91 F. maximum Twin Cities temperature yesterday. (26th 90-degree day of 2021).

80 F. average MSP high on August 23.

91 F. high on August 23, 2020.

August 24, 2006: Tornadoes and large hail strike southern Minnesota. One person died and 37 were injured when a strong tornado began 4 miles west-southwest of Nicollet in Nicollet County, and moved almost due east for 33 miles to near Waterville in Le Sueur County. Many storm chasers captured the tornado on video. The largest hail reported was grapefruit-sized at New Prague in Scott County.

August 24, 1934: Early cool air invades southern Minnesota. Rochester and Fairmont have lows of 34 degrees.

TUESDAY: T-storms, some heavy. Winds: S 10-15. High: 86

WEDNESDAY: Sunny, breezy and less humid. Winds: NW 10-15. Wake-up: 69. High: 83

THURSDAY: Cooler. Showers and heavy T-storms. Winds: E 8-13. Wake-up: 63. High: 76

FRIDAY: More T-storms, locally heavy rain. Winds: S 10-20. Wake-up: 65. High: near 80

SATURDAY: Sticky sun, nighttime T-storms. Winds: SE 8-13. Wake-up: 69. High: 86

SUNDAY: Drier, mix of clouds and sun. Winds: NW 10-20. Wake-up: 66. High: 78

MONDAY: Sunny and quiet. Winds: W 7-12. Wake-up: 63. High: 79

Climate Stories…

Note: Local factors such as tides and coastal profile will influence the extent of the floodplain.Union of Concerned Scientists

Climate Change is Making Hurricanes More Dangerous. Wind speeds often receive the most airtime, but the greatest risk from hurricanes is storm surge flooding and inland flooding as these massive storms come ashore. Here’s an excerpt from a good explainer and infographic from CNN: “…If humans continue to emit heat-trapping gases into the atmosphere, scientists expect that sea levels will climb even higher, putting major cities at an even greater risk. Sea levels are now likely to rise more than 3 feet by 2100, according to the findings of a landmark report published last year by the UN’s Intergovernmental Panel on Climate Change. Generally speaking, a rise in sea levels of 2 to 3 feet would mean that a Category 1 hurricane could be capable of inflicting the kind of storm surge damage we would expect today from a Category 2 storm. In the Southeastern US alone, the annual cost of storm surge damage is projected to grow to $56 billion by 2050, according to the US government’s 2018 National Climate Assessment. And that’s even if global emissions of heat-trapping gases are moderately curbed in the next two decades…”

Tennessee Floods Show a Pressing Climate Danger Across America: Walls of Water. As in flash flooding like we haven’t witnessed before, according to research highlighted at The Washington Post (paywall): “…Tennessee’s flash floods underscore the peril climate change poses even in inland areas, where people once thought themselves immune. A warmer atmosphere that holds more water, combined with rapid development and crumbling infrastructure, is turning once-rare disasters into common occurrences. Yet Americans, who often associate global warming with melting glaciers and intense heat, are not prepared for the coming deluge. Inland flooding is the leading cause of death associated with tropical cyclones in the past 50 years, according to the Federal Emergency Management Agency. On average, damage from inland floods costs more than any other severe weather event. It’s a problem from the mountains of western North Carolina, where Tropical Storm Fred killed five people last week, to the streets of Dearborn, Mich., where heavy rains have repeatedly overwhelmed the sewer systems and destroyed homes…?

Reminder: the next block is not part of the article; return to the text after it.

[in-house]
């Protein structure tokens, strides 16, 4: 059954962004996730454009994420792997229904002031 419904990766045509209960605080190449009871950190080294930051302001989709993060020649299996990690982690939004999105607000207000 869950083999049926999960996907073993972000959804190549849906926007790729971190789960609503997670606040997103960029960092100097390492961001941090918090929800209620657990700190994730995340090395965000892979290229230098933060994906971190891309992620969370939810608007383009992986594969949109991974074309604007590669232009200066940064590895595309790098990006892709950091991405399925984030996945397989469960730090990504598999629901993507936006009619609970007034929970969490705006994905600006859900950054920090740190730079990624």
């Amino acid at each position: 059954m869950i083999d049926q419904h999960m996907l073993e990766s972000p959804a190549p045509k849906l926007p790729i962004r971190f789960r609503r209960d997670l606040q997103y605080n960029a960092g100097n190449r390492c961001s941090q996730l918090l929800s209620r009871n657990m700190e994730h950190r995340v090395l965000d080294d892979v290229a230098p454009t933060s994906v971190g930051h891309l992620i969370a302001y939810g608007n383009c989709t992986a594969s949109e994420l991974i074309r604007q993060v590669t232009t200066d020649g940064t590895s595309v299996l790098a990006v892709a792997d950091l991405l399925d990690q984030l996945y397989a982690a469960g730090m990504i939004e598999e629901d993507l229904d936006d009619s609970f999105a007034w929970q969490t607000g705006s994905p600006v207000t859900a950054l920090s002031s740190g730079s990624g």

Can This Sun-Reflecting Fabric Help Fight Climate Change. WIRED.com (paywall) has details: “In 2020, a graduate student from Zhejiang University in China donned a seemingly plain white vest and sat in the direct sunlight for one hour. A few feet away, researchers monitored his body temperature with infrared cameras and sensors on his skin. Half of the vest was made from ordinary cotton; the other of metafabric, a new, experimental textile made of synthetic fibers and nanoparticles that reflect light and heat. After an hour in the sun, the half of the student covered in the metafabric was nearly 5 degrees Celsius cooler than the side covered by the cotton vest, researchers reported earlier this month in Science. Metafabric is the latest development in a broader emerging field of textiles for personal heat management, clothing that can heat or cool the wearer. Researchers hope that these textiles will not only enhance personal comfort, but reduce injury and death from extreme heat.

Paul Douglas

Study Finds “Very Concerning” 74% Increase in Deaths Associated with Extreme Heat Brought On By Climate Crisis. CNN.com has results of new research: “A pair of new studies out Thursday find a “very concerning” rise in the number of climate-related deaths and paint a picture of world where people struggle with regular temperature extremes. One of the studies finds the number of deaths caused by high temperatures increased by 74% globally between 1980 and 2016. Deaths related to extreme cold increased 31% since 1990, a new report, the first of its kind, finds. Human-caused climate changegenerated by carbon, methane and other greenhouse gas emissions from industry, transportation, and agriculture — has led to a “new normal” with more days of extreme temperatures than in recorded history. The studies published Thursday provide more evidence that both hot and cold extremes can be deadly…”